COLORADO SPRINGS — Hospitals in Colorado will be prohibited from collecting debts against patients if the hospitals are not in compliance with federal price transparency laws.

House Bill 1285 is a new state law that bans hospitals from referring, assigning or selling medical debt to collection agencies if they do not adhere to federal hospital price transparency regulations. They will be prohibited from using the courts to obtain a judgment for an outstanding medical debt. The bill would award damages to patients if the courts find that the hospital has violated the provisions of the bill.

“Hospitals are required to be open and honest about what they’re changing patients, and our bill not only ensures transparency but limits the hospital’s ability to collect medical debt if they’re not in compliance,” said Majority Leader Daneya Esgar, D-Pueblo said. “Coloradans deserve to know what they’re getting when it comes to health care, and our legislation protects them against surprise medical bills that are often outrageously expensive.”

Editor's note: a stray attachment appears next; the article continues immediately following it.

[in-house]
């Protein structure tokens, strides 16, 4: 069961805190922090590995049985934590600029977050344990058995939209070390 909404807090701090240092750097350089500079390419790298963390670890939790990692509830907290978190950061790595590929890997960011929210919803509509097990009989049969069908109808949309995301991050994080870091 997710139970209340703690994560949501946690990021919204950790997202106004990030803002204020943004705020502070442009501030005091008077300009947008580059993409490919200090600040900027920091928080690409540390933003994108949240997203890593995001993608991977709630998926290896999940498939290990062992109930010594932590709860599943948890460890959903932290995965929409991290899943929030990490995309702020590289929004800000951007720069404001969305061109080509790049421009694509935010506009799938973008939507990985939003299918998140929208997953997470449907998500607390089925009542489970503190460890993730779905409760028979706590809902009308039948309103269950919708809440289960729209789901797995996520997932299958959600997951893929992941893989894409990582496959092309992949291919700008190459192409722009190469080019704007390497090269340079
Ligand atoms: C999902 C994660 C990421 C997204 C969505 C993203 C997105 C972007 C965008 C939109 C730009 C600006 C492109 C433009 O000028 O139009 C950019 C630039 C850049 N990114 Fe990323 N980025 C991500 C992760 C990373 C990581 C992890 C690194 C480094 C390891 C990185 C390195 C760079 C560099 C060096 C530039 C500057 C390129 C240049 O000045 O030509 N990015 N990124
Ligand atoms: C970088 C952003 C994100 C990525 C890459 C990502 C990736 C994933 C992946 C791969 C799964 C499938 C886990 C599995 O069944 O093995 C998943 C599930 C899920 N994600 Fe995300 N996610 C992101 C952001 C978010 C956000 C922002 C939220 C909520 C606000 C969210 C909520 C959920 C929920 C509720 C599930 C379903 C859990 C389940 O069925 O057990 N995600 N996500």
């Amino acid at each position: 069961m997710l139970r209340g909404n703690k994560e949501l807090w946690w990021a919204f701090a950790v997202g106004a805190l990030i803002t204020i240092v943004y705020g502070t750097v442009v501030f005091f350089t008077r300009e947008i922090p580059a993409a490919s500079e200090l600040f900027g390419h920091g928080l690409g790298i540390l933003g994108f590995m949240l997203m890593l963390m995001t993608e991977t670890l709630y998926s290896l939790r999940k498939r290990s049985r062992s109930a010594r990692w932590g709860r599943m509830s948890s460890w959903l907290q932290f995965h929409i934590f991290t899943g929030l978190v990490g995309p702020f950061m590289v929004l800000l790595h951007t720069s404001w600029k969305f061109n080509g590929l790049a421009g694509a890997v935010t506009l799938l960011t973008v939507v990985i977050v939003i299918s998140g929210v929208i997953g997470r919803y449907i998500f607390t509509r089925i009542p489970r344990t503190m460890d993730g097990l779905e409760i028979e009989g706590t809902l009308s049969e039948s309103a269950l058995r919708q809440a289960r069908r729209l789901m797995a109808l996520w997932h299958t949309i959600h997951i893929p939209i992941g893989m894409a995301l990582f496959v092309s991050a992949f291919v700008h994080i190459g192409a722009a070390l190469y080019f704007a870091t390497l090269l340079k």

Under the bill, patients who believe a hospital was not in material compliance with price transparency laws can file a lawsuit. If a judge or jury finds the hospital guilty, the hospital will be subject to a penalty equal to the amount of debt and must refund any amount paid on the debt along with attorney fees and costs.

The bill does not prohibit hospitals from billing a patient or health insurer for items or services provided to the patient. Additionally, it will not require hospitals to refund a made payment for items or services provided to a patient.

HB22-1285 passed the House by a vote of 63 to 1. Its prime sponsors include Representatives Patrick Neville and Esgar, as well as Senators Dominick Moreno and John Cooke.

In July 2021, President Biden signed an executive order that directed the Centers for Medicare and Medicaid Services to develop detailed rules to increase hospital billing transparency. Hospitals must publicly post their “standard charges,” which include: gross charges, discounted cash prizes, payer-specific negotiated charges, and de-identified minimum and maximum negotiated charges. Consumers can now make better-informed decisions when deciding on health care services.